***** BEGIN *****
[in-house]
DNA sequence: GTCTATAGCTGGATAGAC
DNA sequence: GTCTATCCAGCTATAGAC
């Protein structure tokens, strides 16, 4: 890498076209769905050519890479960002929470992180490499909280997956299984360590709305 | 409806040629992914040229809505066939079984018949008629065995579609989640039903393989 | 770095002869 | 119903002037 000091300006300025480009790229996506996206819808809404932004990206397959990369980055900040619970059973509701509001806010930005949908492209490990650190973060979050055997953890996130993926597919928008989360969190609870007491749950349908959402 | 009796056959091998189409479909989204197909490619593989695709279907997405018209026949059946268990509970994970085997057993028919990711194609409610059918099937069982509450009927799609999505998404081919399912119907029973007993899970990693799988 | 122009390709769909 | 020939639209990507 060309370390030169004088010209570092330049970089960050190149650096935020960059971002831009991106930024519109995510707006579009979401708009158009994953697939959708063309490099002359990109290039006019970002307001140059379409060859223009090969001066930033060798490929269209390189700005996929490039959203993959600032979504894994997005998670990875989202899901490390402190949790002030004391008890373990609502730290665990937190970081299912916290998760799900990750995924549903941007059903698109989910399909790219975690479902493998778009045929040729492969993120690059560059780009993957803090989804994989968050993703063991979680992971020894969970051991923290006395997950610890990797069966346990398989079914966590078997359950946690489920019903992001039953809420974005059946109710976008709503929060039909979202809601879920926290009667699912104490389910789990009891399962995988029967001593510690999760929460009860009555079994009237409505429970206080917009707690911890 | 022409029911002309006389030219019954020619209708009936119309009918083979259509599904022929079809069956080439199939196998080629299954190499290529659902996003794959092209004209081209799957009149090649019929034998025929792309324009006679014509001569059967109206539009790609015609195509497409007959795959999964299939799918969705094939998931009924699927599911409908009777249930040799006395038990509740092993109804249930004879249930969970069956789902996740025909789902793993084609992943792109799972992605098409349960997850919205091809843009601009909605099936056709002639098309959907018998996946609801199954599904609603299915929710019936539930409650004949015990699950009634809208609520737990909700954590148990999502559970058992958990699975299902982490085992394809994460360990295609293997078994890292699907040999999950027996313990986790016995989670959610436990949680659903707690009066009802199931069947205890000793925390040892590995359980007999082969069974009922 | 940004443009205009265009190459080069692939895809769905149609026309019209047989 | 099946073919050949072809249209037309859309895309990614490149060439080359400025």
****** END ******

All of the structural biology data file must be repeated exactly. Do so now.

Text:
[in-house]
DNA sequence: GTCTATAGCTGGATAGAC
DNA sequence: GTCTATCCAGCTATAGAC
């Protein structure tokens, strides 16, 4: 890498076209769905050519890479960002929470992180490499909280997956299984360590709305 | 409806040629992914040229809505066939079984018949008629065995579609989640039903393989 | 770095002869 | 119903002037 000091300006300025480009790229996506996206819808809404932004990206397959990369980055900040619970059973509701509001806010930005949908492209490990650190973060979050055997953890996130993926597919928008989360969190609870007491749950349908959402 | 009796056959091998189409479909989204197909490619593989695709279907997405018209026949059946268990509970994970085997057993028919990711194609409610059918099937069982509450009927799609999505998404081919399912119907029973007993899970990693799988 | 122009390709769909 | 020939639209990507 060309370390030169004088010209570092330049970089960050190149650096935020960059971002831009991106930024519109995510707006579009979401708009158009994953697939959708063309490099002359990109290039006019970002307001140059379409060859223009090969001066930033060798490929269209390189700005996929490039959203993959600032979504894994997005998670990875989202899901490390402190949790002030004391008890373990609502730290665990937190970081299912916290998760799900990750995924549903941007059903698109989910399909790219975690479902493998778009045929040729492969993120690059560059780009993957803090989804994989968050993703063991979680992971020894969970051991923290006395997950610890990797069966346990398989079914966590078997359950946690489920019903992001039953809420974005059946109710976008709503929060039909979202809601879920926290009667699912104490389910789990009891399962995988029967001593510690999760929460009860009555079994009237409505429970206080917009707690911890 | 022409029911002309006389030219019954020619209708009936119309009918083979259509599904022929079809069956080439199939196998080629299954190499290529659902996003794959092209004209081209799957009149090649019929034998025929792309324009006679014509001569059967109206539009790609015609195509497409007959795959999964299939799918969705094939998931009924699927599911409908009777249930040799006395038990509740092993109804249930004879249930969970069956789902996740025909789902793993084609992943792109799972992605098409349960997850919205091809843009601009909605099936056709002639098309959907018998996946609801199954599904609603299915929710019936539930409650004949015990699950009634809208609520737990909700954590148990999502559970058992958990699975299902982490085992394809994460360990295609293997078994890292699907040999999950027996313990986790016995989670959610436990949680659903707690009066009802199931069947205890000793925390040892590995359980007999082969069974009922 | 940004443009205009265009190459080069692939895809769905149609026309019209047989 | 099946073919050949072809249209037309859309895309990614490149060439080359400025």